As with all the excerpts from Neafsey's book shared in this series, this third one focuses on suffering, a key theme in the Gospel narratives of Jesus' final days and a reality which, to some degree or another, we all experience in our lives.
Suffering does not always have a redemptive outcome. Painful life experiences have the potential to deepen and mature us, to make us wiser and more compassionate, but this is not always how things work out. Pain can also make us numb or bitter or self-absorbed. It can make us so preoccupied with our own discomfort that we have little energy or interest left over for anyone or anything beyond ourselves. Suffering can soften the heart – or it can turn it to stone. And so we should be careful not to romanticize or spiritualize suffering too much, to assume that it will inevitably have ennobling or transformative effects upon consciousness or character.
One factor that determines whether suffering will have a redemptive outcome is our attitude toward it. "Suffering by itself is no cure," says author John Sanford, "it only cures us when we have the right attitude toward it." From this vantage point, the issue is not the particular form the troubles takes (e.g., illness, injury, depression, poverty, persecution) or even the degree of pain associated with it. Rather, what makes the difference is how we look at the difficulties life sends our way. How we see our problems has a profound impact upon how they are experienced, including the degree to which they are felt to be either meaningful opportunities for growth or meaningless obstacles that are better avoided.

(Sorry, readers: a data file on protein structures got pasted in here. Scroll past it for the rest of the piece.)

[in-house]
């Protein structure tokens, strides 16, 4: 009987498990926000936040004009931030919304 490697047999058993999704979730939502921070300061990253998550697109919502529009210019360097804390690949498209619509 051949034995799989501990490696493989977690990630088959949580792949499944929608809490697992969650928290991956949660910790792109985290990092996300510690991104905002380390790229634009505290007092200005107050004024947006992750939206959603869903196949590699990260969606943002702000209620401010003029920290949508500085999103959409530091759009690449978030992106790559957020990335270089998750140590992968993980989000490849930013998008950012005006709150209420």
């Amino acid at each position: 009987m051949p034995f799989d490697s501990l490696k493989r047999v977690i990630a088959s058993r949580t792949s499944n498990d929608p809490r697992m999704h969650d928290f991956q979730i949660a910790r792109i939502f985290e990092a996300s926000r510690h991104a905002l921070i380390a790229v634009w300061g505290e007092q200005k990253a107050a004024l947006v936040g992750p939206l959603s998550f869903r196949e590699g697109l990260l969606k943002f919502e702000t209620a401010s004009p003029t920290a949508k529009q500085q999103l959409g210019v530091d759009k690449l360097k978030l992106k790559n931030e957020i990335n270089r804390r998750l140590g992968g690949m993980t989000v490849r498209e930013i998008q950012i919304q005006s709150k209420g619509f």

The "right" attitude enables us to discern meaning in our sufferings. Meaning is what makes it possible for us to make spiritual sense of what otherwise seems senseless, to bear what would otherwise be unbearable. According to Victor Frankl, whether suffering becomes an occasion for spiritual triumph or defeat depends entirely on our capacity to discover a meaning or purpose in it. Frankl, an Austrian psychiatrist who wrote of his personal experiences of extreme suffering in the Nazi concentration camps in the class Man's Search for Meaning, emphasized the human capacity to choose our attitude toward suffering regardless of external circumstances. "Everything can be taken away but one thing, " he wrote, "the last of human freedoms – to choose one's attitude in any given set of circumstances. . . . Fundamentally, even in the worst of circumstances, we can decide what shall become of ourselves mentally and spiritually, retaining our human dignity even in a concentration camp."
– John Neafsey
A Sacred Voice is Calling
A Sacred Voice is Calling
See also the previous Wild Reed posts:
One Overwhelming Fire of Love
In the Garden of Spirituality – Paul Wapner
In the Garden of Spirituality – Caroline Jones